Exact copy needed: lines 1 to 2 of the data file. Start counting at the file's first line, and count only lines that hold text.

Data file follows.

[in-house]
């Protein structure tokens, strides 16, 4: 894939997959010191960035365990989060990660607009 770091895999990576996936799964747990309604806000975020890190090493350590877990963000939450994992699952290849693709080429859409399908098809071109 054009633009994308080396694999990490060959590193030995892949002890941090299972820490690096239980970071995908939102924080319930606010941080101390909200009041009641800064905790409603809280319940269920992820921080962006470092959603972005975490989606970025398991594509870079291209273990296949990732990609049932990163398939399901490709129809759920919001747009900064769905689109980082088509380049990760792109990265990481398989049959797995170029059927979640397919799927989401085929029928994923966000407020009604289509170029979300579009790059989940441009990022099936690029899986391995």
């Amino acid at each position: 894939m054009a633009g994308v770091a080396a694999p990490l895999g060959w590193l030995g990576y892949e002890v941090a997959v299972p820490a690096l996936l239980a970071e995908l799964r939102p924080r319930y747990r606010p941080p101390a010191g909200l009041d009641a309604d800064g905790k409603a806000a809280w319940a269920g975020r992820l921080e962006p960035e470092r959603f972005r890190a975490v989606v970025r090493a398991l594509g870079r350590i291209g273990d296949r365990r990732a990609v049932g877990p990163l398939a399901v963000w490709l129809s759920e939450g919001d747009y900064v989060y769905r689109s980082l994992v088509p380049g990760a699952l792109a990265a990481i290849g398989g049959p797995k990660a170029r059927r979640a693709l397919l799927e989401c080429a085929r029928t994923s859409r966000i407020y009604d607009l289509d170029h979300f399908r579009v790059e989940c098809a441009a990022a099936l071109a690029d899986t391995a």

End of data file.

[in-house]
């Protein structure tokens, strides 16, 4: 894939997959010191960035365990989060990660607009 770091895999990576996936799964747990309604806000975020890190090493350590877990963000939450994992699952290849693709080429859409399908098809071109 054009633009994308080396694999990490060959590193030995892949002890941090299972820490690096239980970071995908939102924080319930606010941080101390909200009041009641800064905790409603809280319940269920992820921080962006470092959603972005975490989606970025398991594509870079291209273990296949990732990609049932990163398939399901490709129809759920919001747009900064769905689109980082088509380049990760792109990265990481398989049959797995170029059927979640397919799927989401085929029928994923966000407020009604289509170029979300579009790059989940441009990022099936690029899986391995």